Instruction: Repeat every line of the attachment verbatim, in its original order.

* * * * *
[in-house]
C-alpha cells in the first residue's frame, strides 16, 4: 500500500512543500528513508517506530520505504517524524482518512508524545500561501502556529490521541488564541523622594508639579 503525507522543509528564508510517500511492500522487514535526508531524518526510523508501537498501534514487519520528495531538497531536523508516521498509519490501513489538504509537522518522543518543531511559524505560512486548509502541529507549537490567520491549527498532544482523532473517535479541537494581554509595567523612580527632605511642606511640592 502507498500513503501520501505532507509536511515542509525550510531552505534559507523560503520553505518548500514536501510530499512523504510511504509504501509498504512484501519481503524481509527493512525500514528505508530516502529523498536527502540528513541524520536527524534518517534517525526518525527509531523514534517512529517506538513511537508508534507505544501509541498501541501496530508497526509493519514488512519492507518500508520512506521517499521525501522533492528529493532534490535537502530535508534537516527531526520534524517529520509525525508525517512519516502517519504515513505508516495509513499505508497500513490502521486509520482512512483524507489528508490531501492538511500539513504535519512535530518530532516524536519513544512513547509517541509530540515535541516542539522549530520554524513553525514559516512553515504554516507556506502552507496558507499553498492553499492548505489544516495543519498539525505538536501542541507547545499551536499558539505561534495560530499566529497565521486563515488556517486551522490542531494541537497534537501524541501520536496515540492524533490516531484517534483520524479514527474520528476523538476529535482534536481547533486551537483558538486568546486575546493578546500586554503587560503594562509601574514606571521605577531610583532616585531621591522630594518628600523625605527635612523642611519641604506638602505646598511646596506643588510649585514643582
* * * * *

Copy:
[in-house]
C-alpha cells in the first residue's frame, strides 16, 4: 500500500512543500528513508517506530520505504517524524482518512508524545500561501502556529490521541488564541523622594508639579 503525507522543509528564508510517500511492500522487514535526508531524518526510523508501537498501534514487519520528495531538497531536523508516521498509519490501513489538504509537522518522543518543531511559524505560512486548509502541529507549537490567520491549527498532544482523532473517535479541537494581554509595567523612580527632605511642606511640592 502507498500513503501520501505532507509536511515542509525550510531552505534559507523560503520553505518548500514536501510530499512523504510511504509504501509498504512484501519481503524481509527493512525500514528505508530516502529523498536527502540528513541524520536527524534518517534517525526518525527509531523514534517512529517506538513511537508508534507505544501509541498501541501496530508497526509493519514488512519492507518500508520512506521517499521525501522533492528529493532534490535537502530535508534537516527531526520534524517529520509525525508525517512519516502517519504515513505508516495509513499505508497500513490502521486509520482512512483524507489528508490531501492538511500539513504535519512535530518530532516524536519513544512513547509517541509530540515535541516542539522549530520554524513553525514559516512553515504554516507556506502552507496558507499553498492553499492548505489544516495543519498539525505538536501542541507547545499551536499558539505561534495560530499566529497565521486563515488556517486551522490542531494541537497534537501524541501520536496515540492524533490516531484517534483520524479514527474520528476523538476529535482534536481547533486551537483558538486568546486575546493578546500586554503587560503594562509601574514606571521605577531610583532616585531621591522630594518628600523625605527635612523642611519641604506638602505646598511646596506643588510649585514643582